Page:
And how did they go about achieving it? Here’s how. Someone who has spent their entire working life in the shipping and maritime industry personally invited all the people currently working in the shipping and maritime industry whom he considered to be important and influential to talk to each other about the shipping and maritime industry. And who did he get on the stage? The Crown Prince of Denmark, a bunch of shipping ministers and—oh, you’re good, you’re way ahead of me, say it with me now— Koji Sekimizu.
It will be absolutely no surprise to you whatsoever to hear that there was broad agreement about what the woes of the shipping industry were, and on the need for better PR, but no obvious unleashing of full potential. More a ‘coalition of the willing’. Maybe next year.
Shipping has become decoupled from any purpose, so it’s no surprise that it’s become rudderless and directionless. It’s only mission is to make money, and it isn’t even managing that.
The tragedy is that this was considered by all concerned to be a massive success. How can that be? It is because the shipping industry is run by white, late middle-aged, middle class men who have got to the top by conforming to the beliefs and prejudices of those layers of similarly white, middle-class late middle-aged senior management who have gone before. Go on. Argue with me. I dare you.
I warned you that you weren’t going to like this. No one likes to hear this kind of stuff. And that’s the reason that there weren’t any dissatisfied customers, or whip-smart Millennials with data in their pockets and a purpose in their hearts who would stand up in front of the pig and call it one to its snout on the bill in Copenhagen. That’s why the really interesting, truly disruptive thinkers behind companies and brands like RightShip, Xeneta, ShipServ and even Inmarsat and Rolls-Royce weren’t on the stage either. It’s why none of the people behind the data-driven shipping technology start-ups that keep getting in contact with me are even on the radar of the Danish Maritime Forum. And it’s why the shipping pig is likely to end up as sausages.
Chris Andersen former editor in chief of Wired magazine once said, “The reality is that most of the world’s smartest people don’t have the right credentials. They don’t speak the right language. They didn’t grow up in the right country. They didn’t go to the right university. They don’t know about you and you don’t know about them. They’re not available, and they already have a job.”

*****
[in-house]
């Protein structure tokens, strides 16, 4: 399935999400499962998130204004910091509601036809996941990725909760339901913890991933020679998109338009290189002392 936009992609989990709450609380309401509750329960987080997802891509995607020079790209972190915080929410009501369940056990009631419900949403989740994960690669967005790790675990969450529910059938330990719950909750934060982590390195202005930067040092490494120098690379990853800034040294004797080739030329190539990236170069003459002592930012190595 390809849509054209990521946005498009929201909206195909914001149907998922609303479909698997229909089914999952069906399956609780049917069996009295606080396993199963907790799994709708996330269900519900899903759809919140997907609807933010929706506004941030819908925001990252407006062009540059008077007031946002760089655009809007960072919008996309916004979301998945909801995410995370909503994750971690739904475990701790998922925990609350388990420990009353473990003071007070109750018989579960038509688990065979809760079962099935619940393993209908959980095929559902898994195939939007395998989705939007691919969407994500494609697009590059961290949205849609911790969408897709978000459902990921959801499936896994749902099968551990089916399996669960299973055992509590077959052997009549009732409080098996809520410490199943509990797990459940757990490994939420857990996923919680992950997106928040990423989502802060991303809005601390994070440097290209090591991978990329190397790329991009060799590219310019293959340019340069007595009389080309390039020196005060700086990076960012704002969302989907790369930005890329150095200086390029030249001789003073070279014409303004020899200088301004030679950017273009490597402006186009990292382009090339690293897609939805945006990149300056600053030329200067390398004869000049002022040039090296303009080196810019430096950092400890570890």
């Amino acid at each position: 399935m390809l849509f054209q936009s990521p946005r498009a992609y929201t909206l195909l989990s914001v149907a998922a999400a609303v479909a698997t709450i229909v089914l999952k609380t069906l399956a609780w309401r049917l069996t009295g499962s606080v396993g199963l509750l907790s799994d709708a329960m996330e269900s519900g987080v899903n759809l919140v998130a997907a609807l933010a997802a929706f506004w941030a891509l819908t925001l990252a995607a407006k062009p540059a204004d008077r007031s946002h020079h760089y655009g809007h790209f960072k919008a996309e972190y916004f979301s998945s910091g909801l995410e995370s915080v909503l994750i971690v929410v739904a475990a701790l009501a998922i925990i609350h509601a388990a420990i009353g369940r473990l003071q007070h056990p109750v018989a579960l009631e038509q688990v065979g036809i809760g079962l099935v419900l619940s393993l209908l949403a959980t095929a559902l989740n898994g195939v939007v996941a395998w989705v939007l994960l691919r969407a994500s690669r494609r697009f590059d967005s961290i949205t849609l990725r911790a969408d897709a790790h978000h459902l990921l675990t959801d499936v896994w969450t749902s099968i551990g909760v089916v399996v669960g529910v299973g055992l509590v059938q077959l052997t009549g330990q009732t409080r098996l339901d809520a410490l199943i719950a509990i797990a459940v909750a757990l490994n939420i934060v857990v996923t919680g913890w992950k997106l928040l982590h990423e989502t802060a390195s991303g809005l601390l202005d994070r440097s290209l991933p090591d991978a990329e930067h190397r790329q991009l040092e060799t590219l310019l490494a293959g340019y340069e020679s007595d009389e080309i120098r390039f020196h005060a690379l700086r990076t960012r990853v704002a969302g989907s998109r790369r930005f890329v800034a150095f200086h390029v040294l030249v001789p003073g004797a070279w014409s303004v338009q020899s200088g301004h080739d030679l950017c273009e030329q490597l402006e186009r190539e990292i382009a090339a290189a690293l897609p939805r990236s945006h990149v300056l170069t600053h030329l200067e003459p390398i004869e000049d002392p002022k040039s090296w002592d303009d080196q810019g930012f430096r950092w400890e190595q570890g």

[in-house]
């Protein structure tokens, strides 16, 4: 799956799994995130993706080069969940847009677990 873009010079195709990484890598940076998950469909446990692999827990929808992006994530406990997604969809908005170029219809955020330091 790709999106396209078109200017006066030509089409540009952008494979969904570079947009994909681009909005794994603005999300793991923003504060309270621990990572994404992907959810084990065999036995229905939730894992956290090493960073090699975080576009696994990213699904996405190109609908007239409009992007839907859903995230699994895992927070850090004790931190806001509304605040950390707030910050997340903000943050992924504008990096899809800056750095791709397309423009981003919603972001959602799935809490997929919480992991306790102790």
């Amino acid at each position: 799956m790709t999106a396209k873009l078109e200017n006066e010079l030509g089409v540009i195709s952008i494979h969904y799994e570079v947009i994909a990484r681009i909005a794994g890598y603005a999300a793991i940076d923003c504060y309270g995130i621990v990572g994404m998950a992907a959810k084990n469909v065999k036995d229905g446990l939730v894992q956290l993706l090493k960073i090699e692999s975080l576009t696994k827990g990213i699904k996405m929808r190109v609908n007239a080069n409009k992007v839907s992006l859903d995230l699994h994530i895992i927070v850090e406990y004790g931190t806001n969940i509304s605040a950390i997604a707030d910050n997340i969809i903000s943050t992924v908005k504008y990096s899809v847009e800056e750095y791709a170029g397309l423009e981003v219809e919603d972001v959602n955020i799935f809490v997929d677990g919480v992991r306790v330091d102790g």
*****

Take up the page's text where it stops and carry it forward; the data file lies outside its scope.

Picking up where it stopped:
That’s a warning to industries who are willingly and actively revisiting their long held assumptions, recognising and adjusting for the bias in their organisations whether it’s based on gender, race, age or historic industry beliefs. Where leaders are deliberately and desperately seeking out people who will irritate and challenge them.
What our industry needs is some cognitive diversity, and it needs it badly. Farming has recognised it needs it too and it’s trying to inject some via an initiative called AgriHive. Founded by an Australian farmer who saw that the damaging cyclical nature of farming was driving more and more people out of it, AgriHive doesn’t pull together a bunch of eminent farming experts. Instead it creates summits where it takes a dairy farm case study and puts it in front of a range of business leaders and CEOs from completely different industries. They specifically look for people outside agriculture because what they want is a broad spectrum of other industry knowledge. Because as Einstein said, you can’t solve problems with the same thinking that created them. He could have been talking about shipping today.
Shipping never really did brands and PR because it never felt the need, and large swathes of it still doesn’t. But we’re beyond all that now anyway. Brands are already giving way to purpose and culture, God help us. All this tactical fiddling around the edges making schoolchildren fonder of us is fruitless, and, like the pig, I’m beginning to get irritated by it.
This industry is reaching the Zero Moment of Truth. In this new world there is nowhere to hide, and no way to control what people think of us.
That’s because the opportunity to create exponentially successful organisations that use data, prediction, analysis, connectivity and all the rest of it to transform the shipping pig’s ear into a silk purse is just so achingly obvious it’s almost funny. If you want a BHAG then ending the managed dissatisfaction shipping delivers at the moment and using it instead to transform the way the world moves is about as big, hairy and audacious a goal as you can hope for. And it’s the kind of purpose that the people shipping needs to engage might just be interested in helping to pursue.
Like the guy in Two and A Half Men, I have to admire shipping for ferociously defending an unwinnable position, but the reality is that, as the great Bernbach said, “No matter how skillful you are, you can’t invent a product advantage that doesn’t exist. And if you do, and it’s just a gimmick, it’s going to fall apart anyway.”
This industry is reaching the zero moment of truth. In the new world there is nowhere to hide, and no way to control what the general public thinks about us. As transparency scythes through shipping the world is reaching out its hand, and deciding whether to pick us up or leave us on the shelf.
The shipping industry pig needs to stop slathering itself in lipstick and singing its own praises and take a long, hard look at itself in the mirror. And it has to accept that what’s looking back is unappetising to the majority of people. That’s the first, essential step.
Then, and only then, will it have the slightest chance of going the whole hog, and learning to fly.
Images © Getty Images/Richard Termine, Sesame Workshop/Virgin
This article appeared in the October 2015 issue of Futurenautics.read online and subcribe